This government is inept. There, I’ve said it. Like kicking a dog or taking candy from a baby, no-one likes a smart Alec but I can hold my tongue no longer. Thankfully, you don’t have to take it just from me and the usual-suspects of Keir Starmer and Angela Rayner, as there’s a whole raft of Tory backbenchers, supporters and right-wing media pundits, from Piers Morgan to the FT, queuing up to voice their own similarly withering opinions.
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Hold the front page, exciting news: this winter will be terrible! Remember where you heard it first that during this Solstice season we will be dealing not only with flu and Covid-19, but mass unemployment, increased immigration via The Channel, the collapse of test & trace, the signing of a free trade deal to replace the EU with, not only Trinidad but thankfully also Tobago, food shortages, a hard-border in Ireland, an international reputation in tatters, oh, and flooding.
I finally went to the pub t’other week for the first time in five months and I am delighted to report that a thoroughly enjoyable experience it was too. However, I have to admit it was not without a little anxiety as, on the face of it, the majority of Joe Public appears to have fallen into one of two groups: either they are chomping at the proverbial bit because civil liberties have been impinged, or they can’t believe pubs have been reopened and it’s all going to end in tears.
Even before the whistle has been blown to signal that start of a new season and before the first contentious VAR decision is called into question, the recent Greek tragedy of Harry Maguire’s court case has brought football back centre-stage with a bang. Mind, with the Charity, er, Community Shield taking place today it’s actually only been off our screens for a barely believable 138 hours.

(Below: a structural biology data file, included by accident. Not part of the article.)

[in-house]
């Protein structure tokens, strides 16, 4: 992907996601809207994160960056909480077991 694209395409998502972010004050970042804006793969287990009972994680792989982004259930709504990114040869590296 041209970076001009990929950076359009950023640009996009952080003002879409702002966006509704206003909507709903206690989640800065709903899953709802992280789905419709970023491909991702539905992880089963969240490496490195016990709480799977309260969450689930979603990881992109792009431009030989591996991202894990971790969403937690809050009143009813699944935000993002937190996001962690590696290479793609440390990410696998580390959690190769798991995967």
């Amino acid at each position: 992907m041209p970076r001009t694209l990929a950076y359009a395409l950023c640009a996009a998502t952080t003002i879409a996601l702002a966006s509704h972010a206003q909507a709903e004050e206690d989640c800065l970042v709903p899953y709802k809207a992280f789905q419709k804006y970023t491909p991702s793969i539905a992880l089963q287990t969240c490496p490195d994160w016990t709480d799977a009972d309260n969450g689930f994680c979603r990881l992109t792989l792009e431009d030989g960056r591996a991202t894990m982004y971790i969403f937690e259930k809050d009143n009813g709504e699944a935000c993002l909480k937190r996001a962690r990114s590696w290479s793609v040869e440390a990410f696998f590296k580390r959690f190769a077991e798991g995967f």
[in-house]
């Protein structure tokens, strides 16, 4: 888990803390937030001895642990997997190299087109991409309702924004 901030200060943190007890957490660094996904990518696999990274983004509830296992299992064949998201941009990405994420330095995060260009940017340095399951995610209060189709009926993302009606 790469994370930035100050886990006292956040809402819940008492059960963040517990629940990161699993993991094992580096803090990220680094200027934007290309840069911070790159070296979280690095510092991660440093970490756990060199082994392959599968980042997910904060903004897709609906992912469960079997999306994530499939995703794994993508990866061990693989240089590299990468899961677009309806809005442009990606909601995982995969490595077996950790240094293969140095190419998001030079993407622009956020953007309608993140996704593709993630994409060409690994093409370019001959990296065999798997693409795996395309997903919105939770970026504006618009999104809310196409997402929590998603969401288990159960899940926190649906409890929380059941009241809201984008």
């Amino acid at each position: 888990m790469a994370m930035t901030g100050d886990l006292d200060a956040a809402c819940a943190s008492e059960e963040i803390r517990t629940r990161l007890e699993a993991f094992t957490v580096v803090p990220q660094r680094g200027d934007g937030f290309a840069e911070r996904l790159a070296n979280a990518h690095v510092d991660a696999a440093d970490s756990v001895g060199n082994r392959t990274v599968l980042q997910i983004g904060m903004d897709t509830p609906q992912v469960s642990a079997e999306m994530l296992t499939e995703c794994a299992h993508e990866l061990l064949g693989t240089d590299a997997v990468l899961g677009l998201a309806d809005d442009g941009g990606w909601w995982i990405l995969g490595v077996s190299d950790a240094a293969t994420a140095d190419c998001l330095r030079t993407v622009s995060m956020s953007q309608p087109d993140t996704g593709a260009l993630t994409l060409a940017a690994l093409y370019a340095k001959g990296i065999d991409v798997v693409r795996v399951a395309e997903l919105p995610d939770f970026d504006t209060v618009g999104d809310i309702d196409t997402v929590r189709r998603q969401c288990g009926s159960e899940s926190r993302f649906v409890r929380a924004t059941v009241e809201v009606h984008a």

Before upending himself on that cleverly disguised exam-graded banana skin, permanently-hard-done-by Education Secretary, Gaff Williamson, surreptitiously announced that Tony Blair’s well-intentioned social-mobility inspired target of 50% university attendance, would be unceremoniously dropped. And not a moment too soon.
When I began putting my thoughts down for this missive, a quote from the writer Harper Lee came to mind: “You can choose your friends, but not your family.” Nothing could be more true, both at home and especially at work and I’m pretty certain The Don must be rueing the day he alienated both these camps.
Would you choose the fish taco starter over the roasted butternut squash, or chicken liver pate instead of cauliflower soup, if you knew the different calorific content of the particular choices? Seventeen-and-a-half stone Boris Johnson certainly seems to believe so as calorie-labelling on the menus of restaurants and takeaways is the cornerstone of his all-new twelve week attack-strategy on the nation’s weight problem.
I’ve mentioned previously that I do like the cut of Keir Starmer’s jib: neat, trimmed, precise, perfunctory, measured. It’s patently obvious this is how Sir Kier likes it to be and a very definite style has emerged since he assumed leadership of the Labour party. He undertakes all tasks, from asking detailed queries of Bumble Boris at Prime Minister’s Questions to the sacking of Rebecca Long Bailey, with the minimum of fuss. Short, sharp and to the point. All good and undoubtedly an impressive start but is it enough?
This is going to surprise you. Last year the government did a beautiful thing and they did it for all the right reasons. Eschewing a barrow-full of tax receipts for the Chancellor’s coffers, they surprised everyone concerned, myself included, in reducing the fixed-odds-betting-terminal (FOBT) gambling stake from a maximum of one hundred pounds a spin to a relatively meagre two-quid.
For months now the debate has raged over whether Sweden was right to avoid the strict pandemic lockdown restrictions implemented by most other European governments, including our own. Now, with each country’s Eurovision scoring in and counted, does Sweden’s unique approach to coronavirus represent a shining example for the rest of the world or a cautionary tale?